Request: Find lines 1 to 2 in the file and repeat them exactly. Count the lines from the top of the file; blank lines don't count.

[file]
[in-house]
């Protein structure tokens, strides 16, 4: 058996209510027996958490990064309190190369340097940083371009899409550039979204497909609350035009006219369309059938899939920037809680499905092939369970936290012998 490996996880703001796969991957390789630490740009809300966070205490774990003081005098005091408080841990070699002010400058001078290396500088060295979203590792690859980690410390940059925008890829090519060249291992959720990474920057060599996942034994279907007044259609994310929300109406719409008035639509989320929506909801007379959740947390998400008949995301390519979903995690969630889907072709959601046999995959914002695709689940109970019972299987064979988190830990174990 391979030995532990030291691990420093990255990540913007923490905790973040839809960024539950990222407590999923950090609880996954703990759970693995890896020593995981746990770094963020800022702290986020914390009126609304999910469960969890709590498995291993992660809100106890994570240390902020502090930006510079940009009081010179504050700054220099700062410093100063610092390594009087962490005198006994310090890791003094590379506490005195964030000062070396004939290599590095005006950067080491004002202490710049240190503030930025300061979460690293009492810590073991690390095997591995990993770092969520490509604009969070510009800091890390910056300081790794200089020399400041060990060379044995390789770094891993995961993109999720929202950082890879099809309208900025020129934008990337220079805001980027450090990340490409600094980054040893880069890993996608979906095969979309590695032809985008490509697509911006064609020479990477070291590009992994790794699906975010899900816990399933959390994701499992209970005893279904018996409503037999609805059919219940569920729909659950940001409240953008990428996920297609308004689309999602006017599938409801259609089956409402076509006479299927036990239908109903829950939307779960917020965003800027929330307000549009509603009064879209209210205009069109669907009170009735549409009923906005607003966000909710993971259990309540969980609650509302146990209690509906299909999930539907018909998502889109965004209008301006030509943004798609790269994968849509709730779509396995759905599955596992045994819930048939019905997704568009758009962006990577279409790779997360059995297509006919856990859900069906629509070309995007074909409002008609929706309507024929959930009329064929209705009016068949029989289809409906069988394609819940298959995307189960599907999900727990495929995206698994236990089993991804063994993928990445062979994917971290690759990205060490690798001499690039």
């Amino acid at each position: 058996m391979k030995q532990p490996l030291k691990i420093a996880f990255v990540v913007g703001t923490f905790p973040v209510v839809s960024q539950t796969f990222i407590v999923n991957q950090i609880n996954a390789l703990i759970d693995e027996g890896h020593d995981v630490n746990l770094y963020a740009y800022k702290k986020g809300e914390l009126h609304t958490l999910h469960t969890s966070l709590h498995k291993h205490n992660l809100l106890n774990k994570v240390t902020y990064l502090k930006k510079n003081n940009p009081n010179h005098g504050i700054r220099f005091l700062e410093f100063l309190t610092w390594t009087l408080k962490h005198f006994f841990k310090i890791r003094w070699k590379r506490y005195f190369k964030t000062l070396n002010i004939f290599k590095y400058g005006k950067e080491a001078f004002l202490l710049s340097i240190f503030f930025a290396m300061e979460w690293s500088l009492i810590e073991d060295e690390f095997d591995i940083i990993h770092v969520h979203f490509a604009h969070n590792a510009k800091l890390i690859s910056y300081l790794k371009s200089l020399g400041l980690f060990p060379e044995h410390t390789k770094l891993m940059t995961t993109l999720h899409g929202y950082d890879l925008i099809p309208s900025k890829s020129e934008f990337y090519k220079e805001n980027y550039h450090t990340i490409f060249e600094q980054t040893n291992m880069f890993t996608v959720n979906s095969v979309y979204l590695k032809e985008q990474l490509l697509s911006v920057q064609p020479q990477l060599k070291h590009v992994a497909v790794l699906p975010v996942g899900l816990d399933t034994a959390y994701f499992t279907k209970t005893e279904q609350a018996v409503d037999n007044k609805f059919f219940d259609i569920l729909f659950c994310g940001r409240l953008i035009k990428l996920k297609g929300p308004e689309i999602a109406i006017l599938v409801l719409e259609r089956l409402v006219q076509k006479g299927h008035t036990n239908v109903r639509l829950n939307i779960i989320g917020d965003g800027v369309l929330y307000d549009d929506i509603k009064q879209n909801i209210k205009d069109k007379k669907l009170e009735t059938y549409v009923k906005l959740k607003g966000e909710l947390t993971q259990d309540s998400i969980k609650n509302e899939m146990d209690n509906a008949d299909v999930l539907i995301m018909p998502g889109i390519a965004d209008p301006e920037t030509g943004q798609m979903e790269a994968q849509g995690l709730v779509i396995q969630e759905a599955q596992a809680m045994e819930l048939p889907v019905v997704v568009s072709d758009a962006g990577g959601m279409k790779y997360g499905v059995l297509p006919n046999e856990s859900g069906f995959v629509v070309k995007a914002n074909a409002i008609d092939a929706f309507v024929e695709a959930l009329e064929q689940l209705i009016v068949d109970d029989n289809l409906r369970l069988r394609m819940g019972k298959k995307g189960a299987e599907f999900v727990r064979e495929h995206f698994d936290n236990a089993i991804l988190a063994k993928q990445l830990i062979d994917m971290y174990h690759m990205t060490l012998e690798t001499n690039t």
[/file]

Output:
[in-house]
């Protein structure tokens, strides 16, 4: 058996209510027996958490990064309190190369340097940083371009899409550039979204497909609350035009006219369309059938899939920037809680499905092939369970936290012998 490996996880703001796969991957390789630490740009809300966070205490774990003081005098005091408080841990070699002010400058001078290396500088060295979203590792690859980690410390940059925008890829090519060249291992959720990474920057060599996942034994279907007044259609994310929300109406719409008035639509989320929506909801007379959740947390998400008949995301390519979903995690969630889907072709959601046999995959914002695709689940109970019972299987064979988190830990174990 391979030995532990030291691990420093990255990540913007923490905790973040839809960024539950990222407590999923950090609880996954703990759970693995890896020593995981746990770094963020800022702290986020914390009126609304999910469960969890709590498995291993992660809100106890994570240390902020502090930006510079940009009081010179504050700054220099700062410093100063610092390594009087962490005198006994310090890791003094590379506490005195964030000062070396004939290599590095005006950067080491004002202490710049240190503030930025300061979460690293009492810590073991690390095997591995990993770092969520490509604009969070510009800091890390910056300081790794200089020399400041060990060379044995390789770094891993995961993109999720929202950082890879099809309208900025020129934008990337220079805001980027450090990340490409600094980054040893880069890993996608979906095969979309590695032809985008490509697509911006064609020479990477070291590009992994790794699906975010899900816990399933959390994701499992209970005893279904018996409503037999609805059919219940569920729909659950940001409240953008990428996920297609308004689309999602006017599938409801259609089956409402076509006479299927036990239908109903829950939307779960917020965003800027929330307000549009509603009064879209209210205009069109669907009170009735549409009923906005607003966000909710993971259990309540969980609650509302146990209690509906299909999930539907018909998502889109965004209008301006030509943004798609790269994968849509709730779509396995759905599955596992045994819930048939019905997704568009758009962006990577279409790779997360059995297509006919856990859900069906629509070309995007074909409002008609929706309507024929959930009329064929209705009016068949029989289809409906069988394609819940298959995307189960599907999900727990495929995206698994236990089993991804063994993928990445062979994917971290690759990205060490690798001499690039």